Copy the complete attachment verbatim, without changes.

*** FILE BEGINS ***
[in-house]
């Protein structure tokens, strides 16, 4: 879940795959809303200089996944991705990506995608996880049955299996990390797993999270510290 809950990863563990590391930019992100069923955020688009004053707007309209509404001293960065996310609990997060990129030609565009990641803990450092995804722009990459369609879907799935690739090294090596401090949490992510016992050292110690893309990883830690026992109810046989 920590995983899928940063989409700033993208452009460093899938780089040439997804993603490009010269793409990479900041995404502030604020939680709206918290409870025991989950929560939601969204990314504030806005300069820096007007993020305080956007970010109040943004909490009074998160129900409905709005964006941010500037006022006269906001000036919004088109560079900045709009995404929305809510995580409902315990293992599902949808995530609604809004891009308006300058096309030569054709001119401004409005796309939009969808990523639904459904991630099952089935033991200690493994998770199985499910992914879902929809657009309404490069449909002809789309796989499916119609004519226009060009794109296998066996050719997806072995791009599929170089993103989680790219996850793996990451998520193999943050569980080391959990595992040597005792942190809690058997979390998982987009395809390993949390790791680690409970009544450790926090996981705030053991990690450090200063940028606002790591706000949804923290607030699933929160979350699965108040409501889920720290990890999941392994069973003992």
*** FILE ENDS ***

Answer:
[in-house]
């Protein structure tokens, strides 16, 4: 879940795959809303200089996944991705990506995608996880049955299996990390797993999270510290 809950990863563990590391930019992100069923955020688009004053707007309209509404001293960065996310609990997060990129030609565009990641803990450092995804722009990459369609879907799935690739090294090596401090949490992510016992050292110690893309990883830690026992109810046989 920590995983899928940063989409700033993208452009460093899938780089040439997804993603490009010269793409990479900041995404502030604020939680709206918290409870025991989950929560939601969204990314504030806005300069820096007007993020305080956007970010109040943004909490009074998160129900409905709005964006941010500037006022006269906001000036919004088109560079900045709009995404929305809510995580409902315990293992599902949808995530609604809004891009308006300058096309030569054709001119401004409005796309939009969808990523639904459904991630099952089935033991200690493994998770199985499910992914879902929809657009309404490069449909002809789309796989499916119609004519226009060009794109296998066996050719997806072995791009599929170089993103989680790219996850793996990451998520193999943050569980080391959990595992040597005792942190809690058997979390998982987009395809390993949390790791680690409970009544450790926090996981705030053991990690450090200063940028606002790591706000949804923290607030699933929160979350699965108040409501889920720290990890999941392994069973003992």